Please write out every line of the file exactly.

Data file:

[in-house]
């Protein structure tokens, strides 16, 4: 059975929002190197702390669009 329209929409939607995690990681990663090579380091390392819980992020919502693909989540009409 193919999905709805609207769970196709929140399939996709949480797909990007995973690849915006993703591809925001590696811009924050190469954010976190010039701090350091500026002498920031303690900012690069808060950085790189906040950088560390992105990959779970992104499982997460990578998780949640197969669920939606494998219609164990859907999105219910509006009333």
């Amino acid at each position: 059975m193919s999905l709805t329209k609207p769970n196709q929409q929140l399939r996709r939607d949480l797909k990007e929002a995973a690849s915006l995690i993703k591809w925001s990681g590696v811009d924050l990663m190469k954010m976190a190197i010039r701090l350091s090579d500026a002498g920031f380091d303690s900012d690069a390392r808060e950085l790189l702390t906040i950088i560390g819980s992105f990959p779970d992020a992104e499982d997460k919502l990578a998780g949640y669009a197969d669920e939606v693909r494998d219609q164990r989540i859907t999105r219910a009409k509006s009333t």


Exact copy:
[in-house]
């Protein structure tokens, strides 16, 4: 059975929002190197702390669009 329209929409939607995690990681990663090579380091390392819980992020919502693909989540009409 193919999905709805609207769970196709929140399939996709949480797909990007995973690849915006993703591809925001590696811009924050190469954010976190010039701090350091500026002498920031303690900012690069808060950085790189906040950088560390992105990959779970992104499982997460990578998780949640197969669920939606494998219609164990859907999105219910509006009333």
């Amino acid at each position: 059975m193919s999905l709805t329209k609207p769970n196709q929409q929140l399939r996709r939607d949480l797909k990007e929002a995973a690849s915006l995690i993703k591809w925001s990681g590696v811009d924050l990663m190469k954010m976190a190197i010039r701090l350091s090579d500026a002498g920031f380091d303690s900012d690069a390392r808060e950085l790189l702390t906040i950088i560390g819980s992105f990959p779970d992020a992104e499982d997460k919502l990578a998780g949640y669009a197969d669920e939606v693909r494998d219609q164990r989540i859907t999105r219910a009409k509006s009333t």